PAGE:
where and are the amplitude and phase of the original field, and are the amplitudes and phases of a number of decomposed fields, and denotes the absolute value of the complex number.
We first calculate errors in the multimodal decomposition. The original field is the raw M2 internal tide field obtained by harmonic analysis (one snapshot field is shown in Fig. 5a). The reconstructed field is the sum of five decomposed baroclinic modes, whose snapshots are shown in Figs. 5b–f. The error is calculated using Eq. (11) and shown in Fig. 9a. Figure 9b gives its histogram, showing that the error has an RMS value of 0.1 mm. It is negligibly small compared to the 10-mm SSH signal.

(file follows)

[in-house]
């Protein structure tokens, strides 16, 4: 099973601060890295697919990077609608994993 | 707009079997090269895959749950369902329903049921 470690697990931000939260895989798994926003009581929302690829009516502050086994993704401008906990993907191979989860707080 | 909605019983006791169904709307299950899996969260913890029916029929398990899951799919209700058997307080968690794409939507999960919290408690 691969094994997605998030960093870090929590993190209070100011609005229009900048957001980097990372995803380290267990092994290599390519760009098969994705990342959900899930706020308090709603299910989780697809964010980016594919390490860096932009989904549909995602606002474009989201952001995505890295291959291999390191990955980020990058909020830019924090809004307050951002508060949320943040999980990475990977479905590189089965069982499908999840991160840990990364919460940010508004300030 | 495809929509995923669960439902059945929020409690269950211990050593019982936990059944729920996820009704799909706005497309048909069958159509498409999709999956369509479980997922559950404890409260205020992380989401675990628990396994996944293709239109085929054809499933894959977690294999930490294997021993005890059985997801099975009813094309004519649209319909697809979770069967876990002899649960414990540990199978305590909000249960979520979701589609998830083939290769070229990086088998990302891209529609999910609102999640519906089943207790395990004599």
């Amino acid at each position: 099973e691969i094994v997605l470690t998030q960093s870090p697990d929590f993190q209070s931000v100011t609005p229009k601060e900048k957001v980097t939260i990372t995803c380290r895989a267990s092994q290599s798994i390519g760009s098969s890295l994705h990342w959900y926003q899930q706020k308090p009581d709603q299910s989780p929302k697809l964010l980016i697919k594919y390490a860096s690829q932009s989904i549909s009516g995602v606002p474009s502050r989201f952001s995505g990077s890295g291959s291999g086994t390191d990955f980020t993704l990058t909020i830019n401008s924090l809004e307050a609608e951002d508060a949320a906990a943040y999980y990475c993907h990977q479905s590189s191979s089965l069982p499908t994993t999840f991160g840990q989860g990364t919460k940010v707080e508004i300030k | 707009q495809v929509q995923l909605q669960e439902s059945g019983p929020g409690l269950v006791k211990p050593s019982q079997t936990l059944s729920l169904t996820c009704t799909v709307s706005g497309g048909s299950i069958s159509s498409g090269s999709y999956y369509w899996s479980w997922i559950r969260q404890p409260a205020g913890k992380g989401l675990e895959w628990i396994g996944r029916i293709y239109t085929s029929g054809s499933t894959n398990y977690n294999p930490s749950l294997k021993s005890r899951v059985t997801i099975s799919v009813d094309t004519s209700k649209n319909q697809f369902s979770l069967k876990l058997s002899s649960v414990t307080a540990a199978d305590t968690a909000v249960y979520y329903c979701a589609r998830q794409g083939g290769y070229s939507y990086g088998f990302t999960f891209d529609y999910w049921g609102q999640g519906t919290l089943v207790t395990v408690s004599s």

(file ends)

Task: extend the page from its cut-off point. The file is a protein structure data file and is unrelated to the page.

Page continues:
We next calculate errors in the plane wave analysis for all three modes. For mode 1, the original field is the bandpass-filtered mode-1 M2 internal tide field (one snapshot field is shown in Fig. 7a); the reconstructed field is the sum of five plane wave fitted waves (Fig. 7d). The error map is shown in Fig. 9c, and its histogram is shown in Fig. 9d. Following the same procedure, the errors for modes 2 and 3 are calculated and shown in Figs. 9e–h, respectively. The results show that the RMS errors for modes 1–3 are 1.35, 0.48, and 0.23 mm, respectively. The decrease with increasing mode number is because the signal itself becomes smaller. The errors are because our plane wave analysis has a stricter constraint than pointwise harmonic analysis. It is likely that the errors can be further reduced by extracting more than five waves.